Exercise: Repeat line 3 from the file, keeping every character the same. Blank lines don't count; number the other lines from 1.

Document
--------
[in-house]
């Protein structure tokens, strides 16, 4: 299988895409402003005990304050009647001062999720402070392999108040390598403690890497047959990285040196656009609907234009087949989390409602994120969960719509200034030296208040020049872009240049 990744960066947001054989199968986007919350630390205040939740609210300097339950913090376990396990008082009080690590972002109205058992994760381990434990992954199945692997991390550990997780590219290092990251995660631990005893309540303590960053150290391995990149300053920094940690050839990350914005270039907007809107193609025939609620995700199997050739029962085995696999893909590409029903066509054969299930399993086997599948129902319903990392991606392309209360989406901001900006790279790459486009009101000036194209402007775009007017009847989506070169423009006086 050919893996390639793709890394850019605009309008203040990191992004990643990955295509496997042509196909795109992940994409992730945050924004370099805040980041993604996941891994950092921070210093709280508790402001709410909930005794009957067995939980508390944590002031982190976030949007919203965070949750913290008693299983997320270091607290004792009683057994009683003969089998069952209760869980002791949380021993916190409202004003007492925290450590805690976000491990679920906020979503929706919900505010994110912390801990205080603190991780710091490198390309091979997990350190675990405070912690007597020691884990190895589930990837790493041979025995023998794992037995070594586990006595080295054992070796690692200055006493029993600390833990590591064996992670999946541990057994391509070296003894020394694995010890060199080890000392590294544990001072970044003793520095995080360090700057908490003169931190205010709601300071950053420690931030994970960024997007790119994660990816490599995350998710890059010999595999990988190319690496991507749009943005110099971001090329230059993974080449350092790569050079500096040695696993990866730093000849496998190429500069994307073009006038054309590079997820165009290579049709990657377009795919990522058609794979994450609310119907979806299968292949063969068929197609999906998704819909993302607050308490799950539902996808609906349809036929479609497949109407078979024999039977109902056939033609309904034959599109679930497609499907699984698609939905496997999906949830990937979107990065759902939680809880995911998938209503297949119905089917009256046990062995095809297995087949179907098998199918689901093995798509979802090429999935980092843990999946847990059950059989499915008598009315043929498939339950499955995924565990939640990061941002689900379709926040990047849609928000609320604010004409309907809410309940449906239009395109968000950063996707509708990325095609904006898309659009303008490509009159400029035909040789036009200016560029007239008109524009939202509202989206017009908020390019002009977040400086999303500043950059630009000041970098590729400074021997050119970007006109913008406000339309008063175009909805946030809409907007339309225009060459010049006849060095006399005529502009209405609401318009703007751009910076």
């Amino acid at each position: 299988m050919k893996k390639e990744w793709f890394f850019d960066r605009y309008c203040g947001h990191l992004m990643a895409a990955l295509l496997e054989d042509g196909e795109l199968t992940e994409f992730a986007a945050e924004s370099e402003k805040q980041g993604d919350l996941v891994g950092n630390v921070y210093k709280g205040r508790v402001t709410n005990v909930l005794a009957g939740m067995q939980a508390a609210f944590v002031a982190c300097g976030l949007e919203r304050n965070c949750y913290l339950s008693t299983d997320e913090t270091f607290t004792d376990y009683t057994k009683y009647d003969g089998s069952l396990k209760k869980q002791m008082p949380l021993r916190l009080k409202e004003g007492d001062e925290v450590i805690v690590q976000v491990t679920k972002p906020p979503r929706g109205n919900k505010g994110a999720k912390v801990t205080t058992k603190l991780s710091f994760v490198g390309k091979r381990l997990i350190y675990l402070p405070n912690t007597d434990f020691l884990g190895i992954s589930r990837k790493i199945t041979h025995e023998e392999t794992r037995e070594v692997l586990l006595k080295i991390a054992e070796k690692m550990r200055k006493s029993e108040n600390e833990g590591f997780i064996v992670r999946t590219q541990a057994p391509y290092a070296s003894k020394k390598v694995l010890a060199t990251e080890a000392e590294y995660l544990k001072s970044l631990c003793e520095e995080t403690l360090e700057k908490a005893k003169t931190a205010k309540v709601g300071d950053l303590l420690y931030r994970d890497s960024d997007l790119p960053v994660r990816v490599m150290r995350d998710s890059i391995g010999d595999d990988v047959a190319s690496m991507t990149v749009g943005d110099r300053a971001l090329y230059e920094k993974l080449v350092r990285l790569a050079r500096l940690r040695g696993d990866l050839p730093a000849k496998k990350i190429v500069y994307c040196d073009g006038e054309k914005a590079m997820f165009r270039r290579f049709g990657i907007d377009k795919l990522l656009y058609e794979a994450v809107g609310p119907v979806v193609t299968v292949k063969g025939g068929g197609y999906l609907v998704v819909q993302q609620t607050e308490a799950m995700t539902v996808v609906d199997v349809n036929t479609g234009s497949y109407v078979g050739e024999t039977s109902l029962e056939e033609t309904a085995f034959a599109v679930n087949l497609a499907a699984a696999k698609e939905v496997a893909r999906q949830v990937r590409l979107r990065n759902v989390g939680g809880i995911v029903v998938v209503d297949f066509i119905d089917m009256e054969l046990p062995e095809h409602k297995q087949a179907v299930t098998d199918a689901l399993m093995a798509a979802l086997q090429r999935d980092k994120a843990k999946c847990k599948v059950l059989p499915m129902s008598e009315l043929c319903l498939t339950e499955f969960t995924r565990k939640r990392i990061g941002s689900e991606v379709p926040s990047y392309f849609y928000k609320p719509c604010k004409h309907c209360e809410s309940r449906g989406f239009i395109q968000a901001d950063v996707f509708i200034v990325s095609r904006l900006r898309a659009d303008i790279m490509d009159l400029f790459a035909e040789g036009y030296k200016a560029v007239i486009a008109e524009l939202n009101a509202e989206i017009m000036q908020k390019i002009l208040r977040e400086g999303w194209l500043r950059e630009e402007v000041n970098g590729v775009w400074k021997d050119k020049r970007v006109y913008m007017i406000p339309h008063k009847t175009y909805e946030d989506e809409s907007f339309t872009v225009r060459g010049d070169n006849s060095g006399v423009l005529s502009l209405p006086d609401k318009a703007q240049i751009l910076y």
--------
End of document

């Amino acid at each position: 299988m050919k893996k390639e990744w793709f890394f850019d960066r605009y309008c203040g947001h990191l992004m990643a895409a990955l295509l496997e054989d042509g196909e795109l199968t992940e994409f992730a986007a945050e924004s370099e402003k805040q980041g993604d919350l996941v891994g950092n630390v921070y210093k709280g205040r508790v402001t709410n005990v909930l005794a009957g939740m067995q939980a508390a609210f944590v002031a982190c300097g976030l949007e919203r304050n965070c949750y913290l339950s008693t299983d997320e913090t270091f607290t004792d376990y009683t057994k009683y009647d003969g089998s069952l396990k209760k869980q002791m008082p949380l021993r916190l009080k409202e004003g007492d001062e925290v450590i805690v690590q976000v491990t679920k972002p906020p979503r929706g109205n919900k505010g994110a999720k912390v801990t205080t058992k603190l991780s710091f994760v490198g390309k091979r381990l997990i350190y675990l402070p405070n912690t007597d434990f020691l884990g190895i992954s589930r990837k790493i199945t041979h025995e023998e392999t794992r037995e070594v692997l586990l006595k080295i991390a054992e070796k690692m550990r200055k006493s029993e108040n600390e833990g590591f997780i064996v992670r999946t590219q541990a057994p391509y290092a070296s003894k020394k390598v694995l010890a060199t990251e080890a000392e590294y995660l544990k001072s970044l631990c003793e520095e995080t403690l360090e700057k908490a005893k003169t931190a205010k309540v709601g300071d950053l303590l420690y931030r994970d890497s960024d997007l790119p960053v994660r990816v490599m150290r995350d998710s890059i391995g010999d595999d990988v047959a190319s690496m991507t990149v749009g943005d110099r300053a971001l090329y230059e920094k993974l080449v350092r990285l790569a050079r500096l940690r040695g696993d990866l050839p730093a000849k496998k990350i190429v500069y994307c040196d073009g006038e054309k914005a590079m997820f165009r270039r290579f049709g990657i907007d377009k795919l990522l656009y058609e794979a994450v809107g609310p119907v979806v193609t299968v292949k063969g025939g068929g197609y999906l609907v998704v819909q993302q609620t607050e308490a799950m995700t539902v996808v609906d199997v349809n036929t479609g234009s497949y109407v078979g050739e024999t039977s109902l029962e056939e033609t309904a085995f034959a599109v679930n087949l497609a499907a699984a696999k698609e939905v496997a893909r999906q949830v990937r590409l979107r990065n759902v989390g939680g809880i995911v029903v998938v209503d297949f066509i119905d089917m009256e054969l046990p062995e095809h409602k297995q087949a179907v299930t098998d199918a689901l399993m093995a798509a979802l086997q090429r999935d980092k994120a843990k999946c847990k599948v059950l059989p499915m129902s008598e009315l043929c319903l498939t339950e499955f969960t995924r565990k939640r990392i990061g941002s689900e991606v379709p926040s990047y392309f849609y928000k609320p719509c604010k004409h309907c209360e809410s309940r449906g989406f239009i395109q968000a901001d950063v996707f509708i200034v990325s095609r904006l900006r898309a659009d303008i790279m490509d009159l400029f790459a035909e040789g036009y030296k200016a560029v007239i486009a008109e524009l939202n009101a509202e989206i017009m000036q908020k390019i002009l208040r977040e400086g999303w194209l500043r950059e630009e402007v000041n970098g590729v775009w400074k021997d050119k020049r970007v006109y913008m007017i406000p339309h008063k009847t175009y909805e946030d989506e809409s907007f339309t872009v225009r060459g010049d070169n006849s060095g006399v423009l005529s502009l209405p006086d609401k318009a703007q240049i751009l910076y």